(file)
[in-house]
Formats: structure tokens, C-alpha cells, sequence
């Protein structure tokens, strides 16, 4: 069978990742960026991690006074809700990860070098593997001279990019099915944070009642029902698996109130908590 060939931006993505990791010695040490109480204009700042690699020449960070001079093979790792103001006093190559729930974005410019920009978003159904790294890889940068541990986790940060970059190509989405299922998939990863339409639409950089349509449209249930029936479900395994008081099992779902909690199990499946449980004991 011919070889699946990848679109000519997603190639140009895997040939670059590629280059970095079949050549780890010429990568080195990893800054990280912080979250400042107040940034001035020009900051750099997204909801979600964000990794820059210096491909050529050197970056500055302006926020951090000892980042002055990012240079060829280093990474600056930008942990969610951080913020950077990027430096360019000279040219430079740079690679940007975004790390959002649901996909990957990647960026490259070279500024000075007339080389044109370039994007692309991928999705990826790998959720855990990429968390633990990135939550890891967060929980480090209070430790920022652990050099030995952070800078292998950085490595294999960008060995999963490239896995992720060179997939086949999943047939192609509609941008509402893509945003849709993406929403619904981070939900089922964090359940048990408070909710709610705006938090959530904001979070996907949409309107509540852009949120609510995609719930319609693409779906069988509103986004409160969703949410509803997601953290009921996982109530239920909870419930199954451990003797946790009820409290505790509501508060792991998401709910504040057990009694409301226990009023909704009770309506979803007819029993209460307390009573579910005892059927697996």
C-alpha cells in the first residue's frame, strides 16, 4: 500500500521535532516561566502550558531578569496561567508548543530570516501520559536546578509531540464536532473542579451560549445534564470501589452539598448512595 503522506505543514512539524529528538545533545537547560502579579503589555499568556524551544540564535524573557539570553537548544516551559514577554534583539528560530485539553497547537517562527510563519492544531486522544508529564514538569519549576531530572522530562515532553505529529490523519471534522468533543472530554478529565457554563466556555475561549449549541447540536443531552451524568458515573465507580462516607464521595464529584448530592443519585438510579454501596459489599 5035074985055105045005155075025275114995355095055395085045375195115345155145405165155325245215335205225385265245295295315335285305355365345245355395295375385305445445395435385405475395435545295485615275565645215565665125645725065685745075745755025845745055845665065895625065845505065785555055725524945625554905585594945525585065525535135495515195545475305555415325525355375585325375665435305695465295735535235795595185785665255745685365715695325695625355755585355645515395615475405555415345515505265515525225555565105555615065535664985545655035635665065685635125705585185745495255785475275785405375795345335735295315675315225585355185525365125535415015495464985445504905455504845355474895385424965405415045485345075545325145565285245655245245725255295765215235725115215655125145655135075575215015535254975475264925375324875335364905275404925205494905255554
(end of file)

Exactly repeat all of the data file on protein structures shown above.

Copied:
[in-house]
Formats: structure tokens, C-alpha cells, sequence
């Protein structure tokens, strides 16, 4: 069978990742960026991690006074809700990860070098593997001279990019099915944070009642029902698996109130908590 060939931006993505990791010695040490109480204009700042690699020449960070001079093979790792103001006093190559729930974005410019920009978003159904790294890889940068541990986790940060970059190509989405299922998939990863339409639409950089349509449209249930029936479900395994008081099992779902909690199990499946449980004991 011919070889699946990848679109000519997603190639140009895997040939670059590629280059970095079949050549780890010429990568080195990893800054990280912080979250400042107040940034001035020009900051750099997204909801979600964000990794820059210096491909050529050197970056500055302006926020951090000892980042002055990012240079060829280093990474600056930008942990969610951080913020950077990027430096360019000279040219430079740079690679940007975004790390959002649901996909990957990647960026490259070279500024000075007339080389044109370039994007692309991928999705990826790998959720855990990429968390633990990135939550890891967060929980480090209070430790920022652990050099030995952070800078292998950085490595294999960008060995999963490239896995992720060179997939086949999943047939192609509609941008509402893509945003849709993406929403619904981070939900089922964090359940048990408070909710709610705006938090959530904001979070996907949409309107509540852009949120609510995609719930319609693409779906069988509103986004409160969703949410509803997601953290009921996982109530239920909870419930199954451990003797946790009820409290505790509501508060792991998401709910504040057990009694409301226990009023909704009770309506979803007819029993209460307390009573579910005892059927697996």
C-alpha cells in the first residue's frame, strides 16, 4: 500500500521535532516561566502550558531578569496561567508548543530570516501520559536546578509531540464536532473542579451560549445534564470501589452539598448512595 503522506505543514512539524529528538545533545537547560502579579503589555499568556524551544540564535524573557539570553537548544516551559514577554534583539528560530485539553497547537517562527510563519492544531486522544508529564514538569519549576531530572522530562515532553505529529490523519471534522468533543472530554478529565457554563466556555475561549449549541447540536443531552451524568458515573465507580462516607464521595464529584448530592443519585438510579454501596459489599 5035074985055105045005155075025275114995355095055395085045375195115345155145405165155325245215335205225385265245295295315335285305355365345245355395295375385305445445395435385405475395435545295485615275565645215565665125645725065685745075745755025845745055845665065895625065845505065785555055725524945625554905585594945525585065525535135495515195545475305555415325525355375585325375665435305695465295735535235795595185785665255745685365715695325695625355755585355645515395615475405555415345515505265515525225555565105555615065535664985545655035635665065685635125705585185745495255785475275785405375795345335735295315675315225585355185525365125535415015495464985445504905455504845355474895385424965405415045485345075545325145565285245655245245725255295765215235725115215655125145655135075575215015535254975475264925375324875335364905275404925205494905255554